Health

Revised rates of Ayushman Bharat insufficient for private sector: IMA

A day ahead of a mega event to celebrate one year of Ayushman Bharat, IMA says it is a failure  

 
By DTE Staff
Last Updated: Monday 30 September 2019
The IMA has said the government must rethink Ayushman Bharat. Photo: Getty Images

The Indian Medical Association (IMA) has said the rate revision of various packages offered under the Ayushman Bharat scheme by the Centre to increase the participation of private hospitals might not serve the purpose and it was not satisfied with the revised rates.

IMA said Ayushman Bharat was not viable for private hospitals while addressing a press conference a day before a mega event celebrating one year of the Modi government’s ambitious scheme on September 30, 2019.

Earlier this month, speaking at an event on Ayushman Bharat, Union Minister of Health and Family Welfare Harsh Vardhan had said, “The governing board of the National Health Authority has decided to overhaul the existing health benefits packages and rationalise the cost of the packages to remove any aberrations.”

This, he added, would ensure wider private sector participation by empanelling more hospitals to improve access to hospitalisation-related care.

The National Health Authority (NHA), the implementing agency of Ayushman Bharat, had announced that there would be an upward movement of over 270 packages under the scheme.

According to the major overhaul, the government introduced 239 new packages. In all, 1,395 packages are being provided under the scheme.

“The cost is much below the cut-off viability costs of many institutions. The recommendations of the costing committee that was formed by the government when this scheme was being conceptualised and of which IMA too was a member, were never implemented in spirit,” IMA secretary Asokan RV told Down To Earth.

“Instead, the 23 multi-speciality committees, which had doctors of various clinical disciplines whose mandate were originally to define the modality of specific surgical procedures, were asked to suggest prices over and above. They were doctors who knew about technicalities of the procurer and not the costing,” he added.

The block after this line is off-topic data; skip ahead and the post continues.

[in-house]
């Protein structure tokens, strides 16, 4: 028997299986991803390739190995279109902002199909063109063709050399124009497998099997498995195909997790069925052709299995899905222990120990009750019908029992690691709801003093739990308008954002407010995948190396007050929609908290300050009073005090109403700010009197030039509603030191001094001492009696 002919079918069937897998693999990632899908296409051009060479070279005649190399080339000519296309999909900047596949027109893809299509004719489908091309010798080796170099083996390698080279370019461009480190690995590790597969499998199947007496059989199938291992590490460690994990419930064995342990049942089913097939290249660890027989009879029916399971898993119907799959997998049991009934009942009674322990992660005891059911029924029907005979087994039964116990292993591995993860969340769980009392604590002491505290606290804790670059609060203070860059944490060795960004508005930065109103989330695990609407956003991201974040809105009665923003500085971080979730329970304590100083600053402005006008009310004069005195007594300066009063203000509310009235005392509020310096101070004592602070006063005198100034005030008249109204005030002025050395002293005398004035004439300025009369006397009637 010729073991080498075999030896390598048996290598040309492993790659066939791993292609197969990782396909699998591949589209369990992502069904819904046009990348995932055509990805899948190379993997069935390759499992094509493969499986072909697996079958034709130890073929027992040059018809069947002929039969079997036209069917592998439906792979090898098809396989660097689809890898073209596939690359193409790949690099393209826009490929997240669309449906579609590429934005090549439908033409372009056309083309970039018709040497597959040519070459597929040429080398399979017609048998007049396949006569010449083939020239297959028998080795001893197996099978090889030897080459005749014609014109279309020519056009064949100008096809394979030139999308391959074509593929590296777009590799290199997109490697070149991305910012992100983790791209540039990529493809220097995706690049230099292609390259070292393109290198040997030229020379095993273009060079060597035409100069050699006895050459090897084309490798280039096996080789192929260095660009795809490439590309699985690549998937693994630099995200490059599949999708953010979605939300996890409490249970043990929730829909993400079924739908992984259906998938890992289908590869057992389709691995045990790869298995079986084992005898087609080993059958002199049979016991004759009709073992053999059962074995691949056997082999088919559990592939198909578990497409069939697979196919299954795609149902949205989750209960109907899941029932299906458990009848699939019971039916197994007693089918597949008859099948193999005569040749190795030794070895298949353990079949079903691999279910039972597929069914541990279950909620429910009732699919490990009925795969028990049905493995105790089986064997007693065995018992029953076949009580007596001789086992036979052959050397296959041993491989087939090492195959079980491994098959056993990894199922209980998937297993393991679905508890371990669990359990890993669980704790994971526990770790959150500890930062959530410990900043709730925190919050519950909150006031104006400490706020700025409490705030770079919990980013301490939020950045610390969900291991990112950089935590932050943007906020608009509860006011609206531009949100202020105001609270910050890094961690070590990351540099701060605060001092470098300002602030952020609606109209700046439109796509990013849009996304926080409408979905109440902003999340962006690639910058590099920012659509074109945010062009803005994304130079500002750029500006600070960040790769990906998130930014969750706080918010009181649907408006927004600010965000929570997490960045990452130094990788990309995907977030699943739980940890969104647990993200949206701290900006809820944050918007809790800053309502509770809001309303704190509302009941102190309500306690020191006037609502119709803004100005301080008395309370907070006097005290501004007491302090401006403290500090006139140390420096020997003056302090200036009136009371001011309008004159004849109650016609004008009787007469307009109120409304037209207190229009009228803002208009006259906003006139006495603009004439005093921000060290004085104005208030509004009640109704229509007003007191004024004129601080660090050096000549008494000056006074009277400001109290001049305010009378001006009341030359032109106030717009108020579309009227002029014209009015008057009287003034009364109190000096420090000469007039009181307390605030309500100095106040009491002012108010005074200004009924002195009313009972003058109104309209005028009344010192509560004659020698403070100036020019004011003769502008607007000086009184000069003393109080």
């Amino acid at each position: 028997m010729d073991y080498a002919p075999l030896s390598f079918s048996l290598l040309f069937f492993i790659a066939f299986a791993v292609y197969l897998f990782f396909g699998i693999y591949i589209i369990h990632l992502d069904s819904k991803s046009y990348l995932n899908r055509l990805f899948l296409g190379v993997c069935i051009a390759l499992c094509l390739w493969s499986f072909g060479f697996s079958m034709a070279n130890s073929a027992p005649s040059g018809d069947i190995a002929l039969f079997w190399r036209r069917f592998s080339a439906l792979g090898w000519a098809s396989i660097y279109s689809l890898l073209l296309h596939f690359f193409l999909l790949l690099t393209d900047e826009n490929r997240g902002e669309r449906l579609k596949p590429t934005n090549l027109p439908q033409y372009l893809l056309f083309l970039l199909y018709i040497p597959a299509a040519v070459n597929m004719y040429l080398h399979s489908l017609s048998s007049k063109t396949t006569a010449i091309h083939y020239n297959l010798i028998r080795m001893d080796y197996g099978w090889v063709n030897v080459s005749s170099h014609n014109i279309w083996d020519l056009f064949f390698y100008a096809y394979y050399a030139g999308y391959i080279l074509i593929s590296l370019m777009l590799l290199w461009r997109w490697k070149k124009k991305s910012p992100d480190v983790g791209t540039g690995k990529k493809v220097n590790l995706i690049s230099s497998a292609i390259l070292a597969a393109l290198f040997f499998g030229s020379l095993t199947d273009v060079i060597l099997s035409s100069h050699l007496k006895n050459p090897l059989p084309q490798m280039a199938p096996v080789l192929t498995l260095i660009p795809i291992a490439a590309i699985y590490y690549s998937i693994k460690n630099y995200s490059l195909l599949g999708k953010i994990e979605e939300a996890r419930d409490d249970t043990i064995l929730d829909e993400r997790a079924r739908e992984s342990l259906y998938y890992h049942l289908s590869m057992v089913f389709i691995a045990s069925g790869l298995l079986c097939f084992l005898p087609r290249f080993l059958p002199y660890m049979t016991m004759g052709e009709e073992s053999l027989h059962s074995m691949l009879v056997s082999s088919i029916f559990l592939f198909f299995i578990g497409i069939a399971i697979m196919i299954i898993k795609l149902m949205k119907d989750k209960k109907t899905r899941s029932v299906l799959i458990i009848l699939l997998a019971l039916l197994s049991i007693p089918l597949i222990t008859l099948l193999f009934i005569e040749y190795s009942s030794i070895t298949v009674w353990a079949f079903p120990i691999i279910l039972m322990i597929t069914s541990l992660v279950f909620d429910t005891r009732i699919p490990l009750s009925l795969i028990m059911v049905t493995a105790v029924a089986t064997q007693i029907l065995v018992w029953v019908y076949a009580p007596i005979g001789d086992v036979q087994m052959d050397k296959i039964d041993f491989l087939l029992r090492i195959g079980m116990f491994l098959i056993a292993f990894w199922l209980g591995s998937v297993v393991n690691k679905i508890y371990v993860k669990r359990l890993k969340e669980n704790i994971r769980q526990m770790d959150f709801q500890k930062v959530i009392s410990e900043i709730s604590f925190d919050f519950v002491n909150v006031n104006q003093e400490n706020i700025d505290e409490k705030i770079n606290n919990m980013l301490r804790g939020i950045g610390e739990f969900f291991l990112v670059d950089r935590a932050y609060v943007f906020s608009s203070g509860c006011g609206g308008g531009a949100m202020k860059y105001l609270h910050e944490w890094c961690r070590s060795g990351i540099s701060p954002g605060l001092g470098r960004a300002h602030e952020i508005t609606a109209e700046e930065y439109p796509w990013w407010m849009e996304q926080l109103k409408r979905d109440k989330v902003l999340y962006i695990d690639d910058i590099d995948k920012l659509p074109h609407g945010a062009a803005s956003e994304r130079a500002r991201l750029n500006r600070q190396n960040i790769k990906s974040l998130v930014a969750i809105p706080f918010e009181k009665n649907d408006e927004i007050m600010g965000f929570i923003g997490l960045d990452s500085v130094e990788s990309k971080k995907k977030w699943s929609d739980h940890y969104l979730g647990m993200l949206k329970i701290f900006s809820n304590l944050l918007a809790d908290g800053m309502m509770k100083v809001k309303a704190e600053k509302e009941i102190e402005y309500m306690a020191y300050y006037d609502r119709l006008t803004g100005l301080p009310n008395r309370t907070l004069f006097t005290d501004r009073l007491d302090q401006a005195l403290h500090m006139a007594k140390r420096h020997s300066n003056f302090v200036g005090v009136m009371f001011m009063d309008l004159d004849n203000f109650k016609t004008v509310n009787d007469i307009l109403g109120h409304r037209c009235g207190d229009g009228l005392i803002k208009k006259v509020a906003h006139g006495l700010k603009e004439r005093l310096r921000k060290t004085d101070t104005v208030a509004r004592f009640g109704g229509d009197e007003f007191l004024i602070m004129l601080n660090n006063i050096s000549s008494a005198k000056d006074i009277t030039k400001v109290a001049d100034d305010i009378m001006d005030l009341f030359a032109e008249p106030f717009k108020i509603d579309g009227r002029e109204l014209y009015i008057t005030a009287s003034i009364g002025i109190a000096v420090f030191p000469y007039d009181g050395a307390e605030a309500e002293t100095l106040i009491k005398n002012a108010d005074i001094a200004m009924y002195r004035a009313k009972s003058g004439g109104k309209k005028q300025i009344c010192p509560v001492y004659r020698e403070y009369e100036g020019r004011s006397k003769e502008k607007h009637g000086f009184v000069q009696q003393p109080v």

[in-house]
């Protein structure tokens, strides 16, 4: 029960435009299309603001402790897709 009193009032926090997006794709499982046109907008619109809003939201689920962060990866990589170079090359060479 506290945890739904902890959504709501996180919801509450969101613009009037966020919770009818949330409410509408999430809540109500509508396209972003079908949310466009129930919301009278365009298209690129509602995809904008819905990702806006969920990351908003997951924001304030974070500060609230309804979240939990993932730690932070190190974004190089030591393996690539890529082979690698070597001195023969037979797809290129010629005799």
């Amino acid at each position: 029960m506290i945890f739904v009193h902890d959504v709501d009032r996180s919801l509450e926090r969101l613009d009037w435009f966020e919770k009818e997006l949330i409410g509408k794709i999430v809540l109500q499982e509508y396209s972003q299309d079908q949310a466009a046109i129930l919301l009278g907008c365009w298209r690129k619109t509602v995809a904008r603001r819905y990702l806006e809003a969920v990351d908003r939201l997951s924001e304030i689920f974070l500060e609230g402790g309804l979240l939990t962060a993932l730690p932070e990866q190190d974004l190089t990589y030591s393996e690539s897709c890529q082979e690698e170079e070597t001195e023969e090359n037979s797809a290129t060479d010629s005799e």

The press release issued by the IMA said the government must rethink the entire scheme.

Instead of relying on an insurance-based model which had failed worldwide to deliver, it should have worked on the High-Level Expert Group (HLEG) committee recommendations which came out in 2011, Asokan said.

“The entire pretext of this scheme is that the government wants to engage with the private sector in healthcare. The HLEG also suggested ways and means to do that without the introduction of a third party known as insurance company. We are paying them a hefty fee of 15 per cent,” Asokan said. 

The HLEG was instituted by the erstwhile Planning Commission, which gave a report on providing universal healthcare coverage (UHC) to citizens, an aim that Ayushman Bharat too hopes to achieve. Its report is considered a landmark document on UHC in India.

However, the HLEG had criticised insurance-based health models and had said, "The HLEG's vision of UHC transcends the narrow, inadequate and often inequitable view of it as merely a system of health insurance. UHC moves beyond 'insurance' by providing assurance of healthcare, going beyond a mere illness response. UHC should ensure health in all of its dimensions which are ignored, neglected or even undermined by usual systems of health insurance.”

The IMA also questioned as to why insurance companies should be allowed to come in between government hospitals and the government.

“If the government wanted to fund the public hospitals, they should do so directly. In any case the government provides free treatment to patients in government hospitals. Why should it now be done through insurance companies by paying a 15 per cent fee to them,” the press release said.

The government has also blacklisted more than 90 hospitals across India who were empanelled under the scheme for various kinds of frauds.

The IMA alleges that this is a “negative approach of the government to name and shame the hospitals and has been borrowed from the ‘For Profit’ insurance companies and the dehumanised approach of the Insurance Regulatory Authority of India.” 

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